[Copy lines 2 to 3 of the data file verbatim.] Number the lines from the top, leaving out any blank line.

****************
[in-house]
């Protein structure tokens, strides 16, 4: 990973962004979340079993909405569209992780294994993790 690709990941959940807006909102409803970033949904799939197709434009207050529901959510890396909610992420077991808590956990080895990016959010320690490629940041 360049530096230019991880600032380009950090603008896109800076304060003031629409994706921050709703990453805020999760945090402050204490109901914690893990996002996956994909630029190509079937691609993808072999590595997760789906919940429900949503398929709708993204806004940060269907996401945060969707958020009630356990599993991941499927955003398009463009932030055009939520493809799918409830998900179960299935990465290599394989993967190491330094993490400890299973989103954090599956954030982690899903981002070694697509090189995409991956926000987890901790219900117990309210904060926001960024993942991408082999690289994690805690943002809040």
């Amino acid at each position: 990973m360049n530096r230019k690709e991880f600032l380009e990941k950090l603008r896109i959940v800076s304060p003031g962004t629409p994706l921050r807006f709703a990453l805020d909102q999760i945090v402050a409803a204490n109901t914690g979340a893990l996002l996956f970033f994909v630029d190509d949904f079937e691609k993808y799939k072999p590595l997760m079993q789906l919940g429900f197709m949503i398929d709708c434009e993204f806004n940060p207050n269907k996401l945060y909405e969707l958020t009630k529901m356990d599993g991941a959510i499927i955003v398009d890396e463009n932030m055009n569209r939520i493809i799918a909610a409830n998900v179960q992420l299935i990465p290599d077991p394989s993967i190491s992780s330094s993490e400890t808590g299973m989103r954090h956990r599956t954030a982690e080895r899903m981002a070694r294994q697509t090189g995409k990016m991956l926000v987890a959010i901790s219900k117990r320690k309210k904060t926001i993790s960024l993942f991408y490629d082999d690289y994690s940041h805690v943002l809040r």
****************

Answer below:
């Protein structure tokens, strides 16, 4: 990973962004979340079993909405569209992780294994993790 690709990941959940807006909102409803970033949904799939197709434009207050529901959510890396909610992420077991808590956990080895990016959010320690490629940041 360049530096230019991880600032380009950090603008896109800076304060003031629409994706921050709703990453805020999760945090402050204490109901914690893990996002996956994909630029190509079937691609993808072999590595997760789906919940429900949503398929709708993204806004940060269907996401945060969707958020009630356990599993991941499927955003398009463009932030055009939520493809799918409830998900179960299935990465290599394989993967190491330094993490400890299973989103954090599956954030982690899903981002070694697509090189995409991956926000987890901790219900117990309210904060926001960024993942991408082999690289994690805690943002809040």
């Amino acid at each position: 990973m360049n530096r230019k690709e991880f600032l380009e990941k950090l603008r896109i959940v800076s304060p003031g962004t629409p994706l921050r807006f709703a990453l805020d909102q999760i945090v402050a409803a204490n109901t914690g979340a893990l996002l996956f970033f994909v630029d190509d949904f079937e691609k993808y799939k072999p590595l997760m079993q789906l919940g429900f197709m949503i398929d709708c434009e993204f806004n940060p207050n269907k996401l945060y909405e969707l958020t009630k529901m356990d599993g991941a959510i499927i955003v398009d890396e463009n932030m055009n569209r939520i493809i799918a909610a409830n998900v179960q992420l299935i990465p290599d077991p394989s993967i190491s992780s330094s993490e400890t808590g299973m989103r954090h956990r599956t954030a982690e080895r899903m981002a070694r294994q697509t090189g995409k990016m991956l926000v987890a959010i901790s219900k117990r320690k309210k904060t926001i993790s960024l993942f991408y490629d082999d690289y994690s940041h805690v943002l809040r």